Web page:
Matters of particular importance, apart from the length of time itself, will be the extent of the effect of the relevant decision, and the impact which would be felt if it were to be re-opened.

What then is the impact in this case? The defendant argues that it would be detrimental to the orderly payment of its more recent judgment creditors and would be deleterious to the proper administration of Government finances if it was ordered to pay Mr. Dorset the sums due to him on a judgment granted since January 1998. But with respect, this argument is deeply flawed for a whole host of reasons especially the fact that we are at this state of affairs through no prodigious failing on the part of Mr. Dorset.

While I agree with the defendant that it would certainly redound to good administration if judgment debts owed by Government are resolved in a timely manner, Government was aware of its obligation to pay the debt to Mr. Dorset and it failed to meet the same notwithstanding numerous promises made to him. I must stress that the obligation to pay Mr. Dorset is a continuing one. Thus it can hardly be the Government’s answer that it is somehow emancipated from its pay Mr. Dorset due to the length of time he look before approaching the court to lament Government’s inaction.

(27) There may have been some sympathy for the Government’s posture if this was the sort of case where the Government took a decision against paying Mr. Dorset, informed him of the same and thereafter Mr. Dorset took an unreasonable length of time to pursue a judicial review of the decision not to pay. However, there is uncontroverted evidence before this court that the Government continued to engage with Mr. Dorset and made several promises to pay this debt. Indeed Government paid a part of the debt. The present state of affairs may have been avoided if these part payments had persisted and the debt was liquidated. For my part, I am convinced that Mr. Dorset was enjoined at some earlier point than his 2018 approach to the court to treat the inaction of Government as a decision not to pay him. He would have had the registrar’s certificate in hand since September 2016. But then I weigh the obvious prejudice to Mr. Dorset if his permission to approach the court for relief is set aside against the stated difficulties the defendant may encounter if the court grants a mandatory order to pay the debt. Against the latter difficulties.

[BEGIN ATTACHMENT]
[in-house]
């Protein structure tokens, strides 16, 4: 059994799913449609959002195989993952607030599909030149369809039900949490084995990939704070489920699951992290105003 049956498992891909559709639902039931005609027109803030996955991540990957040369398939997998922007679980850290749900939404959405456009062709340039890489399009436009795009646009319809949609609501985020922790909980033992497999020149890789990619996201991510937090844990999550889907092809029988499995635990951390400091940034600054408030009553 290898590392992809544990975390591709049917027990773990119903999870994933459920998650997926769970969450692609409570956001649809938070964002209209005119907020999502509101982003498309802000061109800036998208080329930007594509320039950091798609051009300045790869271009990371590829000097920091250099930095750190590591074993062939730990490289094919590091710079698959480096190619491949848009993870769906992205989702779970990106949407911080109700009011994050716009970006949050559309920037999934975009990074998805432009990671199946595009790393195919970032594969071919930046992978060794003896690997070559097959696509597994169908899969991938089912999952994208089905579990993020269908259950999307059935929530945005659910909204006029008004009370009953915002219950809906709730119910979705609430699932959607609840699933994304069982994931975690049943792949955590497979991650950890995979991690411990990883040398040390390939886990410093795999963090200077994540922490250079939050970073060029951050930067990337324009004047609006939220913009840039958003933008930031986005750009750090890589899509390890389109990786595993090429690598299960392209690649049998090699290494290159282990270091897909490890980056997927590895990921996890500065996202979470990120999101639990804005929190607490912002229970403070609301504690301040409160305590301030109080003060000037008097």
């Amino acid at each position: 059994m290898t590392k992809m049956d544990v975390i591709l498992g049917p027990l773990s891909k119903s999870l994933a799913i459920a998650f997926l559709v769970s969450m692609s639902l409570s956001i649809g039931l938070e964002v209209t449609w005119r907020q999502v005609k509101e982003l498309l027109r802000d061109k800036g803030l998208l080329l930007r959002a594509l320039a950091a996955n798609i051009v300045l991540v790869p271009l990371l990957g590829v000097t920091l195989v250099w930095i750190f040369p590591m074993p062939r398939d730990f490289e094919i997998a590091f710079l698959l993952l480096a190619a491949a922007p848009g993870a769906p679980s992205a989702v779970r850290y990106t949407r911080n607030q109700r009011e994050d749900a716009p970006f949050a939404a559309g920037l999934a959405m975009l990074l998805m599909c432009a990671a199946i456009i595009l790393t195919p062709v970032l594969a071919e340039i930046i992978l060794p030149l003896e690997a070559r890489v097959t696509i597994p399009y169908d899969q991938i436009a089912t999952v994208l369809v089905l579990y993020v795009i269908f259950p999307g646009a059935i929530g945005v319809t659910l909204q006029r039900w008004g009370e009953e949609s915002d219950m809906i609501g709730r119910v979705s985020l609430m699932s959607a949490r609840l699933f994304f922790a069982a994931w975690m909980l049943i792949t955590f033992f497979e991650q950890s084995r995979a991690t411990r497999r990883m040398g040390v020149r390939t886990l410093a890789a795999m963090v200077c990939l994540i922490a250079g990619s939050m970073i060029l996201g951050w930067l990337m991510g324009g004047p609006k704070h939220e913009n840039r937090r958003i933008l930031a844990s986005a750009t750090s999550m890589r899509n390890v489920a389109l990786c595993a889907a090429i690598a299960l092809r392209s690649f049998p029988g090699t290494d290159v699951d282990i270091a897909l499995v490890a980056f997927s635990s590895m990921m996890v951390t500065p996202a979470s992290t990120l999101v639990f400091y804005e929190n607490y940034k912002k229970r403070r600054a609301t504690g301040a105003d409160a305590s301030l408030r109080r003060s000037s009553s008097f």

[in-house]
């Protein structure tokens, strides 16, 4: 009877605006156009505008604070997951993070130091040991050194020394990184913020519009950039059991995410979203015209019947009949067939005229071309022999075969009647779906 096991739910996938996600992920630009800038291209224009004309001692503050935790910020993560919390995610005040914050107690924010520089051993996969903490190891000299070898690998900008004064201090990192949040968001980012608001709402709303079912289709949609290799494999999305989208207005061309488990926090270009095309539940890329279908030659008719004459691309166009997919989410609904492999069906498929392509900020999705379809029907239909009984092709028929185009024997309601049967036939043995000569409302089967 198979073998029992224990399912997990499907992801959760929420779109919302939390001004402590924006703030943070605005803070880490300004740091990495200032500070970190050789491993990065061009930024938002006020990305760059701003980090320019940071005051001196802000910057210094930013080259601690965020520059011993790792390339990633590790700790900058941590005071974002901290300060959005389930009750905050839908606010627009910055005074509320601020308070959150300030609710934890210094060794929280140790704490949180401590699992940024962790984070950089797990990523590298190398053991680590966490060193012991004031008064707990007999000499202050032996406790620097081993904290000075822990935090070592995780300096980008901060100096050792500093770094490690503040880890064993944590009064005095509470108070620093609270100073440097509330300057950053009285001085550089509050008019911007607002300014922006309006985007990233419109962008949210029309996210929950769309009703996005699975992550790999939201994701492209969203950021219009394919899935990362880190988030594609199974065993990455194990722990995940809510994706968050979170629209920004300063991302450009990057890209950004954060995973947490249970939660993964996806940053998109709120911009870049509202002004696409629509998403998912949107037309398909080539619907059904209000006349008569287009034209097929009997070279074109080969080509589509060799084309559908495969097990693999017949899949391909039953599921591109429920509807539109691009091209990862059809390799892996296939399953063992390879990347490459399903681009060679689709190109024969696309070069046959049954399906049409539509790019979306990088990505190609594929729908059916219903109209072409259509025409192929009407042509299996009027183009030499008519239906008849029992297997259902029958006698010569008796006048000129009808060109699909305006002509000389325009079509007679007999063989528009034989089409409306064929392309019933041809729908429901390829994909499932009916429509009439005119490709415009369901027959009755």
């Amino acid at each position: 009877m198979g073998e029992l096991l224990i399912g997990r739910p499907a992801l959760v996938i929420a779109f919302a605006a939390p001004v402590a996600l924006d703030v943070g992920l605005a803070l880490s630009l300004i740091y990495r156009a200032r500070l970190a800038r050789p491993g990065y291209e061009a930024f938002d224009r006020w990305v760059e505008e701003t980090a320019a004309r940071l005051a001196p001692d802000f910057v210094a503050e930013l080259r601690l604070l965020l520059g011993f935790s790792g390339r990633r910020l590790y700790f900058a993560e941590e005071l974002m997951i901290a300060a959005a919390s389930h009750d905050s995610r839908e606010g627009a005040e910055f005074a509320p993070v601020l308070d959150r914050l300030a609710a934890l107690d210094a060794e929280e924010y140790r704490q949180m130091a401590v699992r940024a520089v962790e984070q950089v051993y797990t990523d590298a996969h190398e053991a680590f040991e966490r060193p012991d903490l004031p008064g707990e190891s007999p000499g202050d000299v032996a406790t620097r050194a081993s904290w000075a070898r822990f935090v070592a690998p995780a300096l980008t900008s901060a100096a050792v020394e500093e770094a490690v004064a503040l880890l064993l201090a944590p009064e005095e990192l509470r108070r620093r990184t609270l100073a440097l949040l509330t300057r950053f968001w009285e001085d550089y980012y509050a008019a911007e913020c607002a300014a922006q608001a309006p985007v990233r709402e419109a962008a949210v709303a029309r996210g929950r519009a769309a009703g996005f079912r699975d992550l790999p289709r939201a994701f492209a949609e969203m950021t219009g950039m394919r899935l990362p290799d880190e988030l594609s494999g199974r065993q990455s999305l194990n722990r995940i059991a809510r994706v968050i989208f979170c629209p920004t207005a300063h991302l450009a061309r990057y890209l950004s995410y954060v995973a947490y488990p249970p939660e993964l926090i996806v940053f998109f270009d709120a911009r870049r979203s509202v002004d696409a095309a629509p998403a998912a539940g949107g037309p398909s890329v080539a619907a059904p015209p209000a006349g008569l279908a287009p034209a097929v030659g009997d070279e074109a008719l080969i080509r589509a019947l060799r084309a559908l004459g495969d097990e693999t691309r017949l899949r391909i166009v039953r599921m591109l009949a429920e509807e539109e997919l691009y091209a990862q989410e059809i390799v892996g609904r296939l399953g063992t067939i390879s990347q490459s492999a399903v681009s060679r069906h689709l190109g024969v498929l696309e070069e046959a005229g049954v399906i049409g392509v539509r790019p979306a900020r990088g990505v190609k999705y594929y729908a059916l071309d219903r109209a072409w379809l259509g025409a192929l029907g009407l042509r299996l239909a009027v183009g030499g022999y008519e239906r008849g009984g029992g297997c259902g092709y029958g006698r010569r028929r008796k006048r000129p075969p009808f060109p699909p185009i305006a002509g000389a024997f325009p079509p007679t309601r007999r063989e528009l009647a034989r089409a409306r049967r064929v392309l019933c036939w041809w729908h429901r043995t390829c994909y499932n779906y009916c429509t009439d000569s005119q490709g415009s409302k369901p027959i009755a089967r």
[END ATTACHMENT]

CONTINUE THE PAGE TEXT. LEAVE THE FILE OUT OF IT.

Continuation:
I remind myself that the grant of a remedy in administrative claims is discretionary and in this regard, among other things, the court has liability to order the defendant to pay this debt in 1nstallments. When all the factors just discussed are weighed including the evident prejudice to Mr. Dorsett if the permission previously granted to pursue his present claim is set aside and also the need to maintain good administration, I find that notwithstanding the undue delay in bringing this claim lo the court, the grant of permission should not be set aside.

The defendant’s set aside application is therefore refused. The defendant must pay to Mr. Dorset his costs assessed in the sum of $1500.00.

(28) In closing I must express my regret to the parties for the length of time it took before they received a ruling on the set aside application which was filed since 11th June 2018. The application, affidavits and submissions were with the court office from that time. While I am entirely aware of and sensitive to the burdens attending the functions of the court office, it is quite extraordinary that it took until June 2020 for the documents to be sent to this court for a ruling.

Unfortunately, the unusual lapse of time that ensued before this file was sent to the court for a ruling may have only served to compound the regrettable circumstances that have brought the litigants to this court.

Raulston Glasgow
High Court Judge

By the Court